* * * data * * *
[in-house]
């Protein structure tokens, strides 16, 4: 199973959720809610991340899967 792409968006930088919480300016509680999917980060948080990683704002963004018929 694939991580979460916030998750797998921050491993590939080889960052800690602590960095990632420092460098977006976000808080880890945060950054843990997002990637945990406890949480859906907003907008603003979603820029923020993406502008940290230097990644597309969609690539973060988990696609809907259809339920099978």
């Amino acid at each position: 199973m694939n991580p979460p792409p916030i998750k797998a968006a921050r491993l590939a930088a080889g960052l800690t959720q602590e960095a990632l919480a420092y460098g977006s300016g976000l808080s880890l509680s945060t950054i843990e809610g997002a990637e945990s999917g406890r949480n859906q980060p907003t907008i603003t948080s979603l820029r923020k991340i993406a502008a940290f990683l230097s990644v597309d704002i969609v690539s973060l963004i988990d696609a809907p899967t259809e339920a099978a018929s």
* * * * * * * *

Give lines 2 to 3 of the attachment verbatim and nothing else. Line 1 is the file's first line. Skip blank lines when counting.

């Protein structure tokens, strides 16, 4: 199973959720809610991340899967 792409968006930088919480300016509680999917980060948080990683704002963004018929 694939991580979460916030998750797998921050491993590939080889960052800690602590960095990632420092460098977006976000808080880890945060950054843990997002990637945990406890949480859906907003907008603003979603820029923020993406502008940290230097990644597309969609690539973060988990696609809907259809339920099978």
């Amino acid at each position: 199973m694939n991580p979460p792409p916030i998750k797998a968006a921050r491993l590939a930088a080889g960052l800690t959720q602590e960095a990632l919480a420092y460098g977006s300016g976000l808080s880890l509680s945060t950054i843990e809610g997002a990637e945990s999917g406890r949480n859906q980060p907003t907008i603003t948080s979603l820029r923020k991340i993406a502008a940290f990683l230097s990644v597309d704002i969609v690539s973060l963004i988990d696609a809907p899967t259809e339920a099978a018929s």